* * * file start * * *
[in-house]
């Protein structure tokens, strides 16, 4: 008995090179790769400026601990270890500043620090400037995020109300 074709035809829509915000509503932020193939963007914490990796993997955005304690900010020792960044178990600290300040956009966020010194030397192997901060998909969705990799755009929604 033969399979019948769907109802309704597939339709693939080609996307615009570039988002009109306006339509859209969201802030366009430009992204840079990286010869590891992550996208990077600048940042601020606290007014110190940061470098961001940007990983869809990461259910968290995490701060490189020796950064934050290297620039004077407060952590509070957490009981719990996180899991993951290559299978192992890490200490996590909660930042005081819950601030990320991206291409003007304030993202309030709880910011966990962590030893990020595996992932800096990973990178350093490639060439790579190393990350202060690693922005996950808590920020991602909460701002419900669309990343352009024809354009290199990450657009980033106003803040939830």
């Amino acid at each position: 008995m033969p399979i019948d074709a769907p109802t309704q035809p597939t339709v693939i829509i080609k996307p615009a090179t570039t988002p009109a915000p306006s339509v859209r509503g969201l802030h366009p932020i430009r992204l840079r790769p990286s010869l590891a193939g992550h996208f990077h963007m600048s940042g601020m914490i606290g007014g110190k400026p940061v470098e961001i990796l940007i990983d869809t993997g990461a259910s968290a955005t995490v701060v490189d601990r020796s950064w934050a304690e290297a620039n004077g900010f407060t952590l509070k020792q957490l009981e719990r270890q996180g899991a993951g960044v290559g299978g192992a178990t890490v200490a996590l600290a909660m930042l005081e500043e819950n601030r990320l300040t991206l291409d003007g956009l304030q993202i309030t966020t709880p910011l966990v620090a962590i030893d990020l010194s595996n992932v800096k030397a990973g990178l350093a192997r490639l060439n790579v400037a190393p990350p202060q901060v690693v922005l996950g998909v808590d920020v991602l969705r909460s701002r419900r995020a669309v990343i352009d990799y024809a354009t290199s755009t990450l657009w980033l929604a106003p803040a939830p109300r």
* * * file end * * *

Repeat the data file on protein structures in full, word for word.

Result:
[in-house]
């Protein structure tokens, strides 16, 4: 008995090179790769400026601990270890500043620090400037995020109300 074709035809829509915000509503932020193939963007914490990796993997955005304690900010020792960044178990600290300040956009966020010194030397192997901060998909969705990799755009929604 033969399979019948769907109802309704597939339709693939080609996307615009570039988002009109306006339509859209969201802030366009430009992204840079990286010869590891992550996208990077600048940042601020606290007014110190940061470098961001940007990983869809990461259910968290995490701060490189020796950064934050290297620039004077407060952590509070957490009981719990996180899991993951290559299978192992890490200490996590909660930042005081819950601030990320991206291409003007304030993202309030709880910011966990962590030893990020595996992932800096990973990178350093490639060439790579190393990350202060690693922005996950808590920020991602909460701002419900669309990343352009024809354009290199990450657009980033106003803040939830």
């Amino acid at each position: 008995m033969p399979i019948d074709a769907p109802t309704q035809p597939t339709v693939i829509i080609k996307p615009a090179t570039t988002p009109a915000p306006s339509v859209r509503g969201l802030h366009p932020i430009r992204l840079r790769p990286s010869l590891a193939g992550h996208f990077h963007m600048s940042g601020m914490i606290g007014g110190k400026p940061v470098e961001i990796l940007i990983d869809t993997g990461a259910s968290a955005t995490v701060v490189d601990r020796s950064w934050a304690e290297a620039n004077g900010f407060t952590l509070k020792q957490l009981e719990r270890q996180g899991a993951g960044v290559g299978g192992a178990t890490v200490a996590l600290a909660m930042l005081e500043e819950n601030r990320l300040t991206l291409d003007g956009l304030q993202i309030t966020t709880p910011l966990v620090a962590i030893d990020l010194s595996n992932v800096k030397a990973g990178l350093a192997r490639l060439n790579v400037a190393p990350p202060q901060v690693v922005l996950g998909v808590d920020v991602l969705r909460s701002r419900r995020a669309v990343i352009d990799y024809a354009t290199s755009t990450l657009w980033l929604a106003p803040a939830p109300r």